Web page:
For the Body: Recovering a Theology of Gender, Sexuality, and the Human Body

Reviewed by:

G. Connor Salter, Professional Writing alumnus from Taylor University, Upland, IN.


For the Body: Recovering a Theology of Gender, Sexuality, and the Human Body


Timothy C. Tennent


Zondervan Reflective

Publication Date:

November 17, 2020




272 pages


While many Christians have discussed how LGBTQ+ discussions challenge a Biblical view of sexuality, Timothy C. Tennent argues the conversation often misses the mark. Specifically, Christians often miss the point by only talking about what should not be done (“don’t have premarital sex,” etc.) but never explain what the Bible says is good about sexuality. Tennent corrects this problem by describing the Bible’s positive view of creation, the human body and how particular relationships (marriage, celibacy, and family) reflect elements of God’s relationship with himself and with humans. From there, he considers what makes American culture’s view of sexuality so unhealthy, and ways to communicate the Bible’s image of the body to Christian communities.

Tennent takes on a problem that a variety of writers have approached from the side in recent years: the Christian view of creation, particularly the human body. Scholars critiquing the premillennial dispensationalist trend in End Times theology have highlighted how it implies the human body is irrelevant, something to escape to reach heaven. Other writers concerned about caring for the planet discuss the need to care for created matter rather than just exploit it. Tennent gets down to the idea that God made creation and saw it as good, even though it’s now tainted, and how this is particularly important to remember when discussing the human body and sexuality. It is not enough to prove something by negation, to simply say “don’t do this or that sexual thing.” Human beings must live for something, not simply against something. Tennent understands this and shows how attending to the beauty of God’s design for humanity and for relationships makes it possible to discuss sexuality and gender in a healthy way.

Tennent also avoids a variety of pitfalls that other writers have easily fallen into. Most notably, he shows how celibacy and marriage are not on different levels of a hierarchy in the Bible. Rather the Bible sees both states as giving a reflection of what human beings will become or how they relate to God. As he puts it, marriage is a beautiful image of how God relates to the church, while celibacy is an image of what all human beings are heading towards in heaven.

In the final chapter, Tennent argues that one reason this discussion matters is because America is now in a post-Christian society. American Christians now live in what he refers to as a “pluralistic public square.” Tennent admits that this is disheartening and will take getting used to, but points out this does not essentially change the church’s work. In fact, pluralistic societies require Christians to do something that “Christendom” or majority Christian societies don’t require: taking faith seriously. Societies with a majority Christian culture tend to produce nominal Christian faith but few people take the plunge to really explore a deep relationship with God; the culture and a series of loosely held moral codes tends to be all that’s required and all the people see as important. So, as Tennent explains it, a pluralistic public square creates a church with less followers but all of them take their faith more seriously, taking the deeper walk. In doing so, Tennent gives a sobering but humble corrective to the paranoia that Christian conservatives all too easily fall into. This brings his discussion of the body full circle, highlighting the need to have good discussions and a proper Biblical vision without giving into easy panic.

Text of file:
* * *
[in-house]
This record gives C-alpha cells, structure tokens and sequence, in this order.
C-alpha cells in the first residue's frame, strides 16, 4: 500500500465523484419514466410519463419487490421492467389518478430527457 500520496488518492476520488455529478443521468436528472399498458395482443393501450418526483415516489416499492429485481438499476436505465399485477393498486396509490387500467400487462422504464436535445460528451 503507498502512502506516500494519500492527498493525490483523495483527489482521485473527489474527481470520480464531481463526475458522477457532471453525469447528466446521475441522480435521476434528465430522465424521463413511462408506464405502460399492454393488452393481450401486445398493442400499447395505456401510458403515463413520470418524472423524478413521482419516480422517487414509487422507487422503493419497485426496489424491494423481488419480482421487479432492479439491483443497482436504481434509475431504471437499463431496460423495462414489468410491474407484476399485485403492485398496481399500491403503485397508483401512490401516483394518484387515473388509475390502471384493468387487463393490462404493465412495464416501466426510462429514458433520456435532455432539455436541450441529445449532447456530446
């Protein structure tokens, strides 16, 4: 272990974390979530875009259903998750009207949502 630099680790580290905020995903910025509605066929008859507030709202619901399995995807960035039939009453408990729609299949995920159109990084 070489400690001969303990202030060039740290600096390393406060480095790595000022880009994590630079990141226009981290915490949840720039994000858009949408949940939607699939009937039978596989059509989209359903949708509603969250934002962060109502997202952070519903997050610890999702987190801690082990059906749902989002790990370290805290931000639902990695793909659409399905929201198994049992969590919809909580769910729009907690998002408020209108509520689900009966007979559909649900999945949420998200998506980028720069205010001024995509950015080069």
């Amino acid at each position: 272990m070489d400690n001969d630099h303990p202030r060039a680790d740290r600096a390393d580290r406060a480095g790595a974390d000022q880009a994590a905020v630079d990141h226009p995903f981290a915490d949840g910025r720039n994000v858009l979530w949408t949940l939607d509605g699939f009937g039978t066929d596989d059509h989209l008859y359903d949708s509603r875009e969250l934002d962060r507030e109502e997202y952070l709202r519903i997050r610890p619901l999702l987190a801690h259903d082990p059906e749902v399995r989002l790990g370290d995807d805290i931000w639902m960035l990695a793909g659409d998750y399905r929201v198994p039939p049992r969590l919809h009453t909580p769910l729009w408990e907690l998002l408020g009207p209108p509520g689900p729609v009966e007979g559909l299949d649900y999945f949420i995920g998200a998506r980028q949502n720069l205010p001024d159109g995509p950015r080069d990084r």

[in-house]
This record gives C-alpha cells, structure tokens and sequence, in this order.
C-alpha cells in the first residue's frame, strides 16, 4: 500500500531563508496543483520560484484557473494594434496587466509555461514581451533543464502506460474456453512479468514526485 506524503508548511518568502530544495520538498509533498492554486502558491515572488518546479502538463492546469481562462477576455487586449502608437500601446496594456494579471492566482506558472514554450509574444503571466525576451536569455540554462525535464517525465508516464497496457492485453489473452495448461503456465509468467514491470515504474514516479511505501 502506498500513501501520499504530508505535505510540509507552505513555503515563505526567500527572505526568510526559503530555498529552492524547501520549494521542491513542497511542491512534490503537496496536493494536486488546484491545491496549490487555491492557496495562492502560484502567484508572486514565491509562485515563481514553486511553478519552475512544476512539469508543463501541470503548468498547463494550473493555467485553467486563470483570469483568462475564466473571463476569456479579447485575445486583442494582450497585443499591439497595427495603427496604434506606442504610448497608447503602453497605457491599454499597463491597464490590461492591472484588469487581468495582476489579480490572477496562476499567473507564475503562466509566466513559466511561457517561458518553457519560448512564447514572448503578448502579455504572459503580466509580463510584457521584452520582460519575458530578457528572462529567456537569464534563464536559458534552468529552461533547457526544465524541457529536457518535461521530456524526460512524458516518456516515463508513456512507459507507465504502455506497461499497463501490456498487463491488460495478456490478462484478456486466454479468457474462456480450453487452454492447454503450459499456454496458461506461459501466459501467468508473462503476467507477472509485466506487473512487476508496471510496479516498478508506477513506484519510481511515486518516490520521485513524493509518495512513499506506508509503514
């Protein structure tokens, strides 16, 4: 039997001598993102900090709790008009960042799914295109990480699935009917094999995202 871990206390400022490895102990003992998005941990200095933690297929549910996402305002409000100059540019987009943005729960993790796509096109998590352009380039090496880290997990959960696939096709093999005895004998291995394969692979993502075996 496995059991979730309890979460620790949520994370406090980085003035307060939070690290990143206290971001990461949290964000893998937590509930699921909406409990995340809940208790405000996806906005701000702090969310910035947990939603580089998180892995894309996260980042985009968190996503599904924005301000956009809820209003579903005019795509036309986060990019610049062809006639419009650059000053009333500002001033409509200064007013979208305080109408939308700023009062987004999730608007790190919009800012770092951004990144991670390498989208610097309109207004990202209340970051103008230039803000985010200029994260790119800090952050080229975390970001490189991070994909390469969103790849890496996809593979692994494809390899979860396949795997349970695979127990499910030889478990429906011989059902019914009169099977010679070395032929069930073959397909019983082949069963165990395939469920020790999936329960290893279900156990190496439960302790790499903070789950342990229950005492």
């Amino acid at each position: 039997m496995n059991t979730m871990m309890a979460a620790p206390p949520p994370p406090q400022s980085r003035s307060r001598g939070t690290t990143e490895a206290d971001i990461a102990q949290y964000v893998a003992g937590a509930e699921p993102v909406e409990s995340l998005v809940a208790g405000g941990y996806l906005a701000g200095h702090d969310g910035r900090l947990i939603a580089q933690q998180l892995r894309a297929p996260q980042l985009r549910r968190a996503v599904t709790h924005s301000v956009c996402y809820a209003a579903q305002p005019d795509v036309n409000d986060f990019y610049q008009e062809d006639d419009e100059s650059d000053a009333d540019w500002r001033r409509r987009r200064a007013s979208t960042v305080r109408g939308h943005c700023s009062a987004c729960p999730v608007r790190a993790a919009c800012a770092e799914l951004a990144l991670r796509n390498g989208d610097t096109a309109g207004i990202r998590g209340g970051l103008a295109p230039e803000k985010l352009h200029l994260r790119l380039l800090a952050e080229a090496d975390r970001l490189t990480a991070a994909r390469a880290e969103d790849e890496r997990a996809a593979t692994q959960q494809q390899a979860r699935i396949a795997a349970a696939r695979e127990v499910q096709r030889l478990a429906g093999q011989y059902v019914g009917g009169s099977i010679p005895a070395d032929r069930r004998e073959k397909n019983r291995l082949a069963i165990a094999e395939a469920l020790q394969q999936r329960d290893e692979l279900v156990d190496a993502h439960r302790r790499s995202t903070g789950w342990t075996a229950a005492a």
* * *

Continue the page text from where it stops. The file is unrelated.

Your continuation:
An excellent discussion about the body, sexuality, and the church’s place in an increasingly pagan culture.


Rating (1 to 5 stars)

5 out of 5 stars

Suggested Audience

Christians interested in a Biblically-based view of the human body, gender and sexuality.

Christian Impact

Tennent unpacks a Biblical view of sexuality and created matter, capturing the complexity of how the Bible talks about those subjects and the sobering hope that comes from understanding its vision.

For the Body: Recovering a Theology of Gender, Sexuality, and the Human Body

2 Responses to “For the Body: Recovering a Theology of Gender, Sexuality, and the Human Body”

  1. thanks for the insightful review…how does he address/approach the same-sex issue?

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